By Cliff Kincaid
The Democrats have been saying that there’s proof that the Russians hacked into Democratic Party computers for the purpose of obtaining and planting information that would help elect Donald J. Trump as president. But the proof wasn’t provided when President Obama issued an executive order and announced the expulsions of Russians from the U.S., and sanctions against Russian officials.
Still, our media were almost unanimous in saying that President Obama has proved his case and that Trump was out-of-step with what the evidence clearly showed.
For his part, Trump seemed in no hurry to come to any rash conclusions, saying he would meet with “leaders of the intelligence community” next week in order to be “updated on the facts of this situation.”
The facts were certainly in short supply when the media jumped to conclusions about the “evidence” released by the Obama administration.
A big question was timing. Kevin D. Freeman, an expert on economic and financial warfare between nations, has commented that the evidence indicates that the Obama team disregarded the threat of Russian hacking in the past “because they were confident that Secretary Clinton would win.” He called that “stunning.”
According to this line of reasoning, the Obama administration decided to blame the Russians only after Trump won the election, perhaps for the purpose of complicating the foreign relations priorities of the President-elect.
Whatever the motivation, the Obama administration’s “Joint Analysis Report” on alleged “Russian malicious cyber activity” is very weak and vague in key respects.
It would have been nice if reporters had read the pathetically thin report before concluding that there was substance to it, and that Trump was somehow derelict in not accepting what Obama had to offer.
Only four-and-a-half pages of the 13-page report purport to examine alleged Russian hacking activities. The rest of the report gives advice on how to provide security for computer networks.
It looked like the report was padded in order to make it seem more authoritative than it really was.
A separate White House press release went into some more detail, alleging that “the disclosures of alleged hacked e-mails on sites like DCLeaks.com and WikiLeaks are consistent with the Russian-directed efforts.” But being “consistent with” is not proof.
WikiLeaks released the emails from the account of Hillary Clinton campaign chairman John Podesta. The website DCLeaks.com was responsible for the embarrassing disclosures from within the George Soros network of organizations.
The new Obama report, described as “the result of analytic efforts between the Department of Homeland Security (DHS) and the Federal Bureau of Investigation (FBI),” includes a “DISCLAIMER” stating that it is “for informational purposes only,” and that the DHS “does not provide any warranties of any kind regarding any information contained within.”
It sounded like the kind of warning that comes with a possibly defective product.
There’s no question that the Russians engage in cyber warfare. But the “facts” in the Obama report seemed unusually vague. It states that “The U.S. Government confirms that two different RIS [Russian civilian and military intelligence Services] actors participated in the intrusion into a U.S. political party,” but doesn’t even mention the Democrats.
The term “confirms” sounds authoritative. But how the “facts” were confirmed and by whom was not explained. The report, however, does include some fancy color diagrams and a list of names under which the Russian hackers supposedly operated.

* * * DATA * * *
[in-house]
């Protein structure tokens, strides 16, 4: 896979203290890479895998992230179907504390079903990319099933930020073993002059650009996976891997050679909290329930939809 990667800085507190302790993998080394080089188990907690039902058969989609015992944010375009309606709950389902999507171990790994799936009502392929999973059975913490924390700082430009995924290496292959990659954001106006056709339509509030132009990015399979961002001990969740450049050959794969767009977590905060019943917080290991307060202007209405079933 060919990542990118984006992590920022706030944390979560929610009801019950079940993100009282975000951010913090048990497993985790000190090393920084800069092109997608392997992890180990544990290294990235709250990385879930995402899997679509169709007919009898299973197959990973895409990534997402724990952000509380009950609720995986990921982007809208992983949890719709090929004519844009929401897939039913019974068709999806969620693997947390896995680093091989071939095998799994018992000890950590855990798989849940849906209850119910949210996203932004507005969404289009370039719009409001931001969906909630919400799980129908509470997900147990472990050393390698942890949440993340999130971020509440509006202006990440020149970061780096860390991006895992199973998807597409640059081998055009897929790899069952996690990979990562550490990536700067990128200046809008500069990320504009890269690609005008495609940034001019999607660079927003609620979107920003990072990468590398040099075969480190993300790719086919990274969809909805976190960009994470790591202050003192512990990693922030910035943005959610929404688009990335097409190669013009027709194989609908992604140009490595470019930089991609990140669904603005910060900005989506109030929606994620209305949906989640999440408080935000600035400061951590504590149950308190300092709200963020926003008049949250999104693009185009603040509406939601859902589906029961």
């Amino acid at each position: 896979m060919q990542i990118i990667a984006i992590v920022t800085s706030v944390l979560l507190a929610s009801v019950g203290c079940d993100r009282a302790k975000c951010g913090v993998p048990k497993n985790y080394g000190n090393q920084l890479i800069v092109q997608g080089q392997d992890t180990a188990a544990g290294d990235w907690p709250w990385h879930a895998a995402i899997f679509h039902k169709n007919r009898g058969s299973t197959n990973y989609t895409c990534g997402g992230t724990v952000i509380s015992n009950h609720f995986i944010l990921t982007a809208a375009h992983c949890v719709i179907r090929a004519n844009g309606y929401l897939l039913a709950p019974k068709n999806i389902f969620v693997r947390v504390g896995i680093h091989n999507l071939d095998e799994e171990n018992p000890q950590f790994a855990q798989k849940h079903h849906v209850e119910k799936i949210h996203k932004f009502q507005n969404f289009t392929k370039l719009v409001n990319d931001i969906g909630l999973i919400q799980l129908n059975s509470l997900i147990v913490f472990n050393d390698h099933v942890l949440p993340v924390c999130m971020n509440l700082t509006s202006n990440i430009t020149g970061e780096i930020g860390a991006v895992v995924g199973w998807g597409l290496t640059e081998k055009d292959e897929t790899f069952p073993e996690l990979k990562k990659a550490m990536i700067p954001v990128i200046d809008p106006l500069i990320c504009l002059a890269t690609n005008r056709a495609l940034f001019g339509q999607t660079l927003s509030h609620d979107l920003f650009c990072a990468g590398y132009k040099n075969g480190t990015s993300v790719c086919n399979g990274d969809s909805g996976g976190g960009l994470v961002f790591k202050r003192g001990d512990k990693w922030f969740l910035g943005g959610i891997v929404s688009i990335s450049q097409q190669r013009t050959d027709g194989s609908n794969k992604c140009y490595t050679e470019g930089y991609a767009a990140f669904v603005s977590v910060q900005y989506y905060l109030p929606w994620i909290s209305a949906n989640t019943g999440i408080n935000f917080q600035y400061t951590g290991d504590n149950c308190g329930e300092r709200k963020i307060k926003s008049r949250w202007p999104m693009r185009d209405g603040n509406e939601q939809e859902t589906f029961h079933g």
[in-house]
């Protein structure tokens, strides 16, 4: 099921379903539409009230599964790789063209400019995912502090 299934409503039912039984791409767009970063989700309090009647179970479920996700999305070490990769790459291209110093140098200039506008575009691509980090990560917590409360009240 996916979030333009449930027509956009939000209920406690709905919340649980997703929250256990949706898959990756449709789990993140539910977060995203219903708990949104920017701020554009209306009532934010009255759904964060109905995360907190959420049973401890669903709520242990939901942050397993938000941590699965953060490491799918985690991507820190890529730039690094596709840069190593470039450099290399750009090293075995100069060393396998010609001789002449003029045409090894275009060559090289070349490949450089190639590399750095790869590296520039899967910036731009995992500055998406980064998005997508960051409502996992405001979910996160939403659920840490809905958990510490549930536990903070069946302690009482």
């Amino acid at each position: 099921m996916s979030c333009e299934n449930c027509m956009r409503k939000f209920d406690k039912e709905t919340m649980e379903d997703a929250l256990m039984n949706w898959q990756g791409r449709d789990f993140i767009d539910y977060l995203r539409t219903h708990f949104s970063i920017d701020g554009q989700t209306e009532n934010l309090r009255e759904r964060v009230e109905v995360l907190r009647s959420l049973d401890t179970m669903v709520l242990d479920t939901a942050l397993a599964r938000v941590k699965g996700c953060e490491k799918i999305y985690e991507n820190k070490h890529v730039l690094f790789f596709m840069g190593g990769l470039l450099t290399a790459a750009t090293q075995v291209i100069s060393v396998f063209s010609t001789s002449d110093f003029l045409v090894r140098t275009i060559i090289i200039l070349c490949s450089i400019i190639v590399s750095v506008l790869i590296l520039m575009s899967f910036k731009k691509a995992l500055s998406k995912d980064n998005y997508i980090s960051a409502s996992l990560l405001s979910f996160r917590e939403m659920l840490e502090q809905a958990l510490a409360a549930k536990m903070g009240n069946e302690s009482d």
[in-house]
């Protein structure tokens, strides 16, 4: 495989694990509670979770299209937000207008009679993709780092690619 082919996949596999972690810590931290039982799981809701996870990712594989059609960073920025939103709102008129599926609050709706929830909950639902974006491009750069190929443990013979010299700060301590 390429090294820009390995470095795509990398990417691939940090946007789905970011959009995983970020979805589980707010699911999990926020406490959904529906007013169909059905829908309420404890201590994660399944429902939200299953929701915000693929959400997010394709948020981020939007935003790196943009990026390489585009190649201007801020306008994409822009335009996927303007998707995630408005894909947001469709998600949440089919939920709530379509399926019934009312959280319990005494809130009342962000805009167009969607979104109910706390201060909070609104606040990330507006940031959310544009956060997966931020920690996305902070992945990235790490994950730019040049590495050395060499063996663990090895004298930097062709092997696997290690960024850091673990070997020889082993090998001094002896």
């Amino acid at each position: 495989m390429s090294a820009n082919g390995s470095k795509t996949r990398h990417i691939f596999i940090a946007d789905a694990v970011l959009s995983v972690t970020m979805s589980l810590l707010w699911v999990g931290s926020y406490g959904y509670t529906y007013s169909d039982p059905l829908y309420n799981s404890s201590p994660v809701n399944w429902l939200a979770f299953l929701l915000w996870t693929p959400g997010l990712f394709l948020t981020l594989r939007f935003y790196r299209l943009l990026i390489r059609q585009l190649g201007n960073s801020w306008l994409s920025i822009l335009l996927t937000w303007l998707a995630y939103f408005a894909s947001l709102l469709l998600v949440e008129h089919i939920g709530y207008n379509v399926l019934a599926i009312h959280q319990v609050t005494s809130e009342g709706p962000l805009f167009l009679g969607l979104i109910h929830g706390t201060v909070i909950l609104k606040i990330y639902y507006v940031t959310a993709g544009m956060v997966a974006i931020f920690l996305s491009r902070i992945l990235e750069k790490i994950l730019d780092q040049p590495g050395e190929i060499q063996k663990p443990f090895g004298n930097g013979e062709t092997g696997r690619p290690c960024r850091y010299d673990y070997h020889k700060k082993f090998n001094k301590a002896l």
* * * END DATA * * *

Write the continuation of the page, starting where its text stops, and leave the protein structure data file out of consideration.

The report says this alleged Russian campaign, designated as “GRIZZLY STEPPE,” was an activity by Russian civilian and military intelligence services and was “part of an ongoing campaign of cyber-enabled operations directed at the U.S. government and private sector entities.”
If it was ongoing, why did it take so long for Obama to take action?
The report refers to one alleged Russian campaign that had “compromised the same political party,” again without saying it was the Democrats, and “was able to gain access and steal content, likely leading to the exfiltration of information from multiple senior party members.” The fancy term “exfiltration” means the unauthorized transfer of data from a computer. “The U.S. Government assesses that information was leaked to the press and publicly disclosed,” the report states, without saying who in the press was given the information and who or what leaked it.
“This activity by RIS is part of an ongoing campaign of cyber-enabled operations directed at the U.S. government and its citizens,” the report states. “These cyber operations have included spearphishing campaigns targeting government organizations, critical infrastructure entities, think tanks, universities, political organizations, and corporations leading to the theft of information.”
The term “spearphishing” refers to emails that appear to be from individuals or businesses that a person knows, but which are actually from criminal hackers. The recipient is fooled into resetting a password on the account, enabling the hackers to extract credit card and bank account numbers, passwords, and other personal or financial information.
This appears to be what happened in the case of Clinton campaign chairman Podesta.
“Russia’s cyber activities were intended to influence the election, erode faith in U.S. democratic institutions, sow doubt about the integrity of our electoral process, and undermine confidence in the institutions of the U.S. government,” the White House claimed. “These actions are unacceptable and will not be tolerated.”
But Obama’s “evidence” raises questions about the worth and value of the intelligence agencies that apparently provided it.
No wonder Trump wants to wait and see.
Cliff Kincaid is the Director of the AIM Center for Investigative Journalism, and can be contacted at firstname.lastname@example.org